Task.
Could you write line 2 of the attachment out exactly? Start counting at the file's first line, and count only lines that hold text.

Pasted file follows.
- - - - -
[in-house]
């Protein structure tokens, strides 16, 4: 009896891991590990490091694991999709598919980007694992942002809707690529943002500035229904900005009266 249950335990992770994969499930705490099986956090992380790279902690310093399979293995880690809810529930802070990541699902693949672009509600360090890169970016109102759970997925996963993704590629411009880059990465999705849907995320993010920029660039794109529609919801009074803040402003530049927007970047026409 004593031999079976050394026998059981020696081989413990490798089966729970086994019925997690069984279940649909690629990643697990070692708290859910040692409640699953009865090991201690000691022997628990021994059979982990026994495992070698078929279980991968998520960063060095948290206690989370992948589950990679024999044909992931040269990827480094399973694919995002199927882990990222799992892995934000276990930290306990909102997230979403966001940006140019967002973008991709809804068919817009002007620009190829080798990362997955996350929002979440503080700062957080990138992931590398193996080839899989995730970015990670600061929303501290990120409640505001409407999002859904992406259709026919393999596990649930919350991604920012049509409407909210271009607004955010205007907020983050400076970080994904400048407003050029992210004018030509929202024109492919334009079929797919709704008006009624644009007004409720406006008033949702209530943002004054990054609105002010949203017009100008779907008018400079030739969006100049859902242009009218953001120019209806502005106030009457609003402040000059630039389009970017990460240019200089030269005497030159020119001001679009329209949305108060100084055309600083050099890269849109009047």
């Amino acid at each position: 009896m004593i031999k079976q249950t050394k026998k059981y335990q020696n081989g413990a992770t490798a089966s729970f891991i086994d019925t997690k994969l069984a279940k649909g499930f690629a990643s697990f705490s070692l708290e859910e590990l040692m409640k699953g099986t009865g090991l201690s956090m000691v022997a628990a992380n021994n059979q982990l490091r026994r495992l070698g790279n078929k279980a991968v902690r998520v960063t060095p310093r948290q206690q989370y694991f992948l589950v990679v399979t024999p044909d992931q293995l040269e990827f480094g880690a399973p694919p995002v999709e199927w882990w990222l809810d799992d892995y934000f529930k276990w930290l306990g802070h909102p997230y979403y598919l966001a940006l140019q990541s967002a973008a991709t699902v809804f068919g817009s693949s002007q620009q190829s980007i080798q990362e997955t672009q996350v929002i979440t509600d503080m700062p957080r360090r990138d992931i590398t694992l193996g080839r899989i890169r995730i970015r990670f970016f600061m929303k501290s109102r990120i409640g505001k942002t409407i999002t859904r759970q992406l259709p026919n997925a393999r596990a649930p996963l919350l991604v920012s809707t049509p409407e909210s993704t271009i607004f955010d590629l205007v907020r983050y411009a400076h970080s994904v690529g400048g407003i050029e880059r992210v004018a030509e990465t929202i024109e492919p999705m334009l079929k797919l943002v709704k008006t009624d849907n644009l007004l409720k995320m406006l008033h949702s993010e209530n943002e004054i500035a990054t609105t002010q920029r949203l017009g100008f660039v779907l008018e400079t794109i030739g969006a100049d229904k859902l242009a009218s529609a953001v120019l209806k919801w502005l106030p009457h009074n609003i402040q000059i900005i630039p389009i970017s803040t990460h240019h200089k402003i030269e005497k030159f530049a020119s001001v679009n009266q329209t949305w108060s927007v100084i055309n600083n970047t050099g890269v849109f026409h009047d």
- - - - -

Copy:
């Protein structure tokens, strides 16, 4: 009896891991590990490091694991999709598919980007694992942002809707690529943002500035229904900005009266 249950335990992770994969499930705490099986956090992380790279902690310093399979293995880690809810529930802070990541699902693949672009509600360090890169970016109102759970997925996963993704590629411009880059990465999705849907995320993010920029660039794109529609919801009074803040402003530049927007970047026409 004593031999079976050394026998059981020696081989413990490798089966729970086994019925997690069984279940649909690629990643697990070692708290859910040692409640699953009865090991201690000691022997628990021994059979982990026994495992070698078929279980991968998520960063060095948290206690989370992948589950990679024999044909992931040269990827480094399973694919995002199927882990990222799992892995934000276990930290306990909102997230979403966001940006140019967002973008991709809804068919817009002007620009190829080798990362997955996350929002979440503080700062957080990138992931590398193996080839899989995730970015990670600061929303501290990120409640505001409407999002859904992406259709026919393999596990649930919350991604920012049509409407909210271009607004955010205007907020983050400076970080994904400048407003050029992210004018030509929202024109492919334009079929797919709704008006009624644009007004409720406006008033949702209530943002004054990054609105002010949203017009100008779907008018400079030739969006100049859902242009009218953001120019209806502005106030009457609003402040000059630039389009970017990460240019200089030269005497030159020119001001679009329209949305108060100084055309600083050099890269849109009047």